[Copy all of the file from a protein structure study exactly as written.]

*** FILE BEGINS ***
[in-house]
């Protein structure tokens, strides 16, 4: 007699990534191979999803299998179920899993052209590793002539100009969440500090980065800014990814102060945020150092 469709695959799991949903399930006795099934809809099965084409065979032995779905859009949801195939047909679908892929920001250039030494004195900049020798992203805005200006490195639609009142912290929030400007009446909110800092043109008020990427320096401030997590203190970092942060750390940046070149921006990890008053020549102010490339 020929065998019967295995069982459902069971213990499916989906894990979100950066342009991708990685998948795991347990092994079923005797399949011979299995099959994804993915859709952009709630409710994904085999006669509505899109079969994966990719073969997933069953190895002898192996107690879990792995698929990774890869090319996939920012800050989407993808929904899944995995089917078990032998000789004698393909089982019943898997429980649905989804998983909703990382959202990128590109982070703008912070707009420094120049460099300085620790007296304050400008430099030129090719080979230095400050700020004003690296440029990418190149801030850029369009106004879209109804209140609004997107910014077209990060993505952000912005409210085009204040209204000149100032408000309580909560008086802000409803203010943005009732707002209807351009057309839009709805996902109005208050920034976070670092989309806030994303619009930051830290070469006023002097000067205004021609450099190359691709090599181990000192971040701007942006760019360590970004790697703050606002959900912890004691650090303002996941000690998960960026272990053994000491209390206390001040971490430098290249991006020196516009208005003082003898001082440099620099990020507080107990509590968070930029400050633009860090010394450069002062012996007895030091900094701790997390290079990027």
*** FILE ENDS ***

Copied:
[in-house]
């Protein structure tokens, strides 16, 4: 007699990534191979999803299998179920899993052209590793002539100009969440500090980065800014990814102060945020150092 469709695959799991949903399930006795099934809809099965084409065979032995779905859009949801195939047909679908892929920001250039030494004195900049020798992203805005200006490195639609009142912290929030400007009446909110800092043109008020990427320096401030997590203190970092942060750390940046070149921006990890008053020549102010490339 020929065998019967295995069982459902069971213990499916989906894990979100950066342009991708990685998948795991347990092994079923005797399949011979299995099959994804993915859709952009709630409710994904085999006669509505899109079969994966990719073969997933069953190895002898192996107690879990792995698929990774890869090319996939920012800050989407993808929904899944995995089917078990032998000789004698393909089982019943898997429980649905989804998983909703990382959202990128590109982070703008912070707009420094120049460099300085620790007296304050400008430099030129090719080979230095400050700020004003690296440029990418190149801030850029369009106004879209109804209140609004997107910014077209990060993505952000912005409210085009204040209204000149100032408000309580909560008086802000409803203010943005009732707002209807351009057309839009709805996902109005208050920034976070670092989309806030994303619009930051830290070469006023002097000067205004021609450099190359691709090599181990000192971040701007942006760019360590970004790697703050606002959900912890004691650090303002996941000690998960960026272990053994000491209390206390001040971490430098290249991006020196516009208005003082003898001082440099620099990020507080107990509590968070930029400050633009860090010394450069002062012996007895030091900094701790997390290079990027």